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The interests of the market — and the wealthy elites and corporate interests that have taken control of it — generally don’t align with the interests of the general public.
By Mike Stout
Over the past several decades, we as a society have disproportionately emphasized market-based solutions to social problems.
As a result, when we debate policies at the local, state, and national levels we start with the assumption that “free markets” are the answer, and that government should do as little as possible to regulate or interfere with the market. This discourse has been widely adopted by both major political parties in the United States. [pullquote] As a society, we have emphasized market-based solutions to social problems. [/pullquote]
The problem with this approach to policymaking is that the interests of the market, and the small number of wealthy elites and corporate interests that have taken control of it, generally don’t align with the interests of the general public.
The market has one objective — to produce profits. Profits are generated through competition. However, profitability and competition often come at the expense of the natural environment in the form of pollution, at the expense of living wages for low-skill workers, and at the expense of opportunity, which becomes more highly concentrated into a relatively small proportion of people’s hands as they accumulate wealth at a rate that is faster than economic growth (as Piketty so elegantly illustrates in his book Capital in the 21st Century).
As wealth and income have become increasingly concentrated into fewer and fewer hands, so have political power and influence over the policymaking apparatus. The influence of money on politics in the United States is staggering and has led to a corruption of the political process. The result is crony capitalism. [pullquote] The influence of money on politics in the United States is staggering. [/pullquote]
In the current political and economic climate, the only time the general public benefits from the policymaking process is when their interests are aligned with the elites who control the policymaking apparatus. These elites, who make up less than 1 percent of the American population, are able to control policy through their disproportionate influence in the selection of candidates (who need tons of money to increase their chances of being nominated and winning the election), and through the employment of an army of lobbyists to make sure elected officials never forget how they got elected in the first place. This has resulted in a system where policies are proposed that disproportionately benefit wealthy elites and corporations who essentially own our elected officials.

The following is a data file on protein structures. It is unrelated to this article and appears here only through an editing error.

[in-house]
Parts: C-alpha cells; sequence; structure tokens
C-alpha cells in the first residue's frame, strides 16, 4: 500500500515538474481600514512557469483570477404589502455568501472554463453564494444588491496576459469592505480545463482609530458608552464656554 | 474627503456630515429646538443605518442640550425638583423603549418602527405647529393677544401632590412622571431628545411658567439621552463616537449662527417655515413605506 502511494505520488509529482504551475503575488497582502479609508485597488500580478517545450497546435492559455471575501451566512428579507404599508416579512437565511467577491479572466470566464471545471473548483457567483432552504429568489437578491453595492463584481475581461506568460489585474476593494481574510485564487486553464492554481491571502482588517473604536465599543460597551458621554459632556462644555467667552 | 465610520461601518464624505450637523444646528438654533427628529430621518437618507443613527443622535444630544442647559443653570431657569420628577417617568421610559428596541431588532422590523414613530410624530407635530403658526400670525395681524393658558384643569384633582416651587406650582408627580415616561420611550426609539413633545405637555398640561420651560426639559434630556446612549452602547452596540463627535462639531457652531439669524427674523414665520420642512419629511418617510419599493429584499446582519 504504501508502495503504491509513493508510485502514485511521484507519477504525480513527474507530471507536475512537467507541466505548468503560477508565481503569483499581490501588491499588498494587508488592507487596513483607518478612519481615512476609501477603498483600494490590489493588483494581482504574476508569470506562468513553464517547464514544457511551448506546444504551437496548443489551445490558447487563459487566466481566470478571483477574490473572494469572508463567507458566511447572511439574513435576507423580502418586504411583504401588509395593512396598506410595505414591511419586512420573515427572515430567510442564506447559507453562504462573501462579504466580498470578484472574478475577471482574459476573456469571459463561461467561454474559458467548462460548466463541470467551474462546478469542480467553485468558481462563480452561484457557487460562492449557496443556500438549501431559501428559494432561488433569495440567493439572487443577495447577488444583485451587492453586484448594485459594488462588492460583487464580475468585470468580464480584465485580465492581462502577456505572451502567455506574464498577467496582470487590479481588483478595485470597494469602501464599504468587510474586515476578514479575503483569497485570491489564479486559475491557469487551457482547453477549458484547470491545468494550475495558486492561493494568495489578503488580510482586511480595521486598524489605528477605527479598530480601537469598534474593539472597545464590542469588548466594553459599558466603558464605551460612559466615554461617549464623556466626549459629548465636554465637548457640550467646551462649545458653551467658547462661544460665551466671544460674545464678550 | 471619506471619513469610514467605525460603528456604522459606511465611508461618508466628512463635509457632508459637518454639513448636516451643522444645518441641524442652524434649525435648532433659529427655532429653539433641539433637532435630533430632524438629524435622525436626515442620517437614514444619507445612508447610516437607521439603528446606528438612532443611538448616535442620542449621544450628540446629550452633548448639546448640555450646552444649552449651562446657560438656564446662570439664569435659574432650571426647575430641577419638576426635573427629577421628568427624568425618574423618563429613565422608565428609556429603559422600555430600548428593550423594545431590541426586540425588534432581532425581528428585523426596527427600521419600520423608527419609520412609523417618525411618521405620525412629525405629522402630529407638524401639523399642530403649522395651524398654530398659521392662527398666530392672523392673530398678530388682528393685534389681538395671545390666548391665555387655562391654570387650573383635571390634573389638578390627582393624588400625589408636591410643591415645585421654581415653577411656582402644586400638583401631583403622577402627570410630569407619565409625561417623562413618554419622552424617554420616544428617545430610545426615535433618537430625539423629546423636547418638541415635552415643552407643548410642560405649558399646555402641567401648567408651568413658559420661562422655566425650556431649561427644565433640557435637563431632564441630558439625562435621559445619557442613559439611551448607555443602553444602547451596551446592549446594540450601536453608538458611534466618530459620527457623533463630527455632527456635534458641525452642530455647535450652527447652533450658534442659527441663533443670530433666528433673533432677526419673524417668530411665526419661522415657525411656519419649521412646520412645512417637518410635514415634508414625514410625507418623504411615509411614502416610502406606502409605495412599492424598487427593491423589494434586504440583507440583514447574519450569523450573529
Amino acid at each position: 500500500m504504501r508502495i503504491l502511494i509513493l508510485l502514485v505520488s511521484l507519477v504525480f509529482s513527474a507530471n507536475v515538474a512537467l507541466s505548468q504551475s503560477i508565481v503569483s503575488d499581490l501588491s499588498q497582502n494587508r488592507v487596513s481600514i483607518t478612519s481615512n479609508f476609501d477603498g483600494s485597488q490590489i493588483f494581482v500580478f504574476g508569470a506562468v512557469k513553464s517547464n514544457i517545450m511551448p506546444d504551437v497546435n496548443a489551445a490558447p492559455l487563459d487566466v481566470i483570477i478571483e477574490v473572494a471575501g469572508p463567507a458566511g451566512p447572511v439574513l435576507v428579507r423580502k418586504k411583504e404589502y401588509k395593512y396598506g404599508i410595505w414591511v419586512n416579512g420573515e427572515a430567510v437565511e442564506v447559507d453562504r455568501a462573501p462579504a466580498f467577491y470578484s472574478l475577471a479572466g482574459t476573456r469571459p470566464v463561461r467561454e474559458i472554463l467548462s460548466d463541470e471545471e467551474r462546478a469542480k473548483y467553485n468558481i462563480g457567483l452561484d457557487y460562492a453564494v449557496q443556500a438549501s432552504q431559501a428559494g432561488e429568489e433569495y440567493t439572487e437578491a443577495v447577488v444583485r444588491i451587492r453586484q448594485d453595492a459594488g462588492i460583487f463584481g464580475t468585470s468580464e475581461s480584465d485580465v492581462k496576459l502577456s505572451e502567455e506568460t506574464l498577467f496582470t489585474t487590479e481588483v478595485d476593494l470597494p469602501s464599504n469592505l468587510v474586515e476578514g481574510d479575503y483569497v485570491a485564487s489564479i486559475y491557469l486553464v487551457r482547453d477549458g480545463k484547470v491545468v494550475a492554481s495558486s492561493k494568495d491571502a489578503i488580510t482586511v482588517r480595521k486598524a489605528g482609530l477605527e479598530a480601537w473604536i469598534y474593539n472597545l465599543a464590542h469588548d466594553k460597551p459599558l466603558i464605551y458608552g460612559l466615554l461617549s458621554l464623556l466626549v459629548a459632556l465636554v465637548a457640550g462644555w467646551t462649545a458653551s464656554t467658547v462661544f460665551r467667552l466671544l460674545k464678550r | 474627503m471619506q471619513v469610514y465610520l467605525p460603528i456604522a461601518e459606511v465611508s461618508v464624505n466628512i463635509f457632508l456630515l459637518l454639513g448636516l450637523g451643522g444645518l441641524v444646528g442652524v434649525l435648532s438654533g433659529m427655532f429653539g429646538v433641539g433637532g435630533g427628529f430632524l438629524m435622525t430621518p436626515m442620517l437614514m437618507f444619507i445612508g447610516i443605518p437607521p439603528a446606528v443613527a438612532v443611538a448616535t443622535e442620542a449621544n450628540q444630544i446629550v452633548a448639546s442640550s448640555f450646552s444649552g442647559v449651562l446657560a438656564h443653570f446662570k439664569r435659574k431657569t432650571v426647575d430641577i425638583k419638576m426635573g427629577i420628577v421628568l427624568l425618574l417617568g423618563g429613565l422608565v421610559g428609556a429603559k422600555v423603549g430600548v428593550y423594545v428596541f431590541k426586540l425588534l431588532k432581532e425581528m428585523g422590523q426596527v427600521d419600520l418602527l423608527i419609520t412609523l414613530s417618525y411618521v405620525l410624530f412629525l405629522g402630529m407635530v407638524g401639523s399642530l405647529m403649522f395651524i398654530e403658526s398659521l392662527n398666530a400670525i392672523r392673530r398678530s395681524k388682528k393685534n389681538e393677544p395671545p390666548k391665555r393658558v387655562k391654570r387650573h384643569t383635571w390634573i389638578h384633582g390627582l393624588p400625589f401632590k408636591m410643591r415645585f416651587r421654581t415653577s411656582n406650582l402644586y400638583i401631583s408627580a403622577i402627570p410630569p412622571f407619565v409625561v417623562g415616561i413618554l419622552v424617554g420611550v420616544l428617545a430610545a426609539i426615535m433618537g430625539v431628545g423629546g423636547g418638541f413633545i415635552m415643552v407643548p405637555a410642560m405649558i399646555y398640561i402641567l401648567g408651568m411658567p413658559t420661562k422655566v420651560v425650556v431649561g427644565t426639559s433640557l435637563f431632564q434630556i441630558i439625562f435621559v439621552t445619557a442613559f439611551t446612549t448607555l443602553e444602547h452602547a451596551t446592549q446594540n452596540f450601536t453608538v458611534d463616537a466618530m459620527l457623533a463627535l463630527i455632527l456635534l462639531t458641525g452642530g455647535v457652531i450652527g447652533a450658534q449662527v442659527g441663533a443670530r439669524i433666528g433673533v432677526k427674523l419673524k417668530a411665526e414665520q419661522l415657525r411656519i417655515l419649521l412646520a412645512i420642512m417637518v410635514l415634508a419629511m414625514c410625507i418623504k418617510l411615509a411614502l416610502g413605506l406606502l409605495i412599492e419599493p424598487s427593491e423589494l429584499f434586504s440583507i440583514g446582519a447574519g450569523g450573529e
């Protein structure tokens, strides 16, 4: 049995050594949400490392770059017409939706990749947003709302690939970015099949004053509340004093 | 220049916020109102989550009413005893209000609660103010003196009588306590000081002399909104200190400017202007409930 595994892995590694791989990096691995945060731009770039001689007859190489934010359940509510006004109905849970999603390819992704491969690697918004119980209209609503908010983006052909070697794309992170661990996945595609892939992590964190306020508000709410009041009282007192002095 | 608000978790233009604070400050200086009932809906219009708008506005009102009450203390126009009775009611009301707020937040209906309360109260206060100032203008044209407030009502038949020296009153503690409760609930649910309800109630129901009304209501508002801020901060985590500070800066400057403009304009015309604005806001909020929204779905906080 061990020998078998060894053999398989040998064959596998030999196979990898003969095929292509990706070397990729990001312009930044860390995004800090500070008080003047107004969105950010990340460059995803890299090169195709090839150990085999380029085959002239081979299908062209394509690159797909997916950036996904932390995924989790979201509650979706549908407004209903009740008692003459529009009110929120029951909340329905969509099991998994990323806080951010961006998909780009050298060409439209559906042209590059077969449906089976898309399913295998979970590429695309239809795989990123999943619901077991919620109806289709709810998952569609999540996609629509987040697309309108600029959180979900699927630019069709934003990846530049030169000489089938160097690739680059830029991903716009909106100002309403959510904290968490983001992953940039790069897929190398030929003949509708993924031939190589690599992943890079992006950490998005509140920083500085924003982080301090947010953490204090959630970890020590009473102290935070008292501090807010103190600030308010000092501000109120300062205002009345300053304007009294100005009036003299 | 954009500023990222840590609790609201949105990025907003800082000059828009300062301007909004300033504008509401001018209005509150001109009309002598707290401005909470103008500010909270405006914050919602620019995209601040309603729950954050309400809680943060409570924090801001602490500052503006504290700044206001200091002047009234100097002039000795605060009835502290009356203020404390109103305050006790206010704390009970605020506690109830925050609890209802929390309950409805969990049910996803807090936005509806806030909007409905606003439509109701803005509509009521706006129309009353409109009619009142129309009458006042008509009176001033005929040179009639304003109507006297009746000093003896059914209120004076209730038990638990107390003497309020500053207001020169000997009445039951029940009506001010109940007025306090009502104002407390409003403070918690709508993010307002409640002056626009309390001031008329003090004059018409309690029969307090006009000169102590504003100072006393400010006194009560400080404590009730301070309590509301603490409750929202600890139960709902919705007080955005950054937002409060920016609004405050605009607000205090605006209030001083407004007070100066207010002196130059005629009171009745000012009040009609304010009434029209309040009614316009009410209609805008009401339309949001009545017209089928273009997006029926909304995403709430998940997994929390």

The deregulation of financial markets, the lack of enforcement of environmental protections, and the dismantling of the progressive tax code through loopholes that lead to lower effective tax rates for wealthy individuals and corporations, all come at the expense of the public good.
The discourse surrounding free market policies has placed a greater emphasis on the private sector, and has made “government” a bad word. It has also made rational debate about the most appropriate way for policymakers to actually address the needs of the general public virtually impossible. [pullquote] The discourse surrounding free market policies has made ‘government’ a bad word. [/pullquote]
As if that weren’t bad enough, free market ideology has also had a disastrous effect on civil society. Individualism and competition have become increasingly engrained in our ways of thinking and talking about the causes of, and solutions to, pressing social problems. This has allowed the market to have a disproportionate influence on our political system, and has degraded civil society and civic engagement. It has therefore become nearly impossible to even discuss or debate policies that promote collaboration and cooperation, which would strengthen civil society and advance the public good.
My point here isn’t that the market is good or bad, or that the government should solve all of our problems. That’s a false dichotomy. My point is that we need a better balance among the market, the state, and civil society. The disproportionate influence of the market on the state and civil society has created problems for the functioning of our economy, as the benefits of economic growth have disproportionately gone to wealthy elites. And as money has taken over our politics, our citizens have become less trusting, more alienated, and more socially isolated. [pullquote] That the market or government should solve all of our problems is a false dichotomy. [/pullquote]
If we want to solve the pressing issues of our time, we need to change our political discourse from one which focuses solely on competition, the market, and the individual, to one which focuses on the value of community, civil society, and the public good. The market and the government should distribute resources in ways that support civil society and empower communities. Civil society, in turn, should use those resources to promote opportunity and to empower citizens, so that their needs are adequately addressed through the policymaking process.
In a social system where the market and the state operate in the interest of civil society, everyone benefits.
Dr. Mike Stout is an Associate Professor of sociology at Missouri State University. His research interests are in the area of applied/public sociology, with a specific focus on economic inequality and its relationship to social capital, civic engagement, and community and economic development.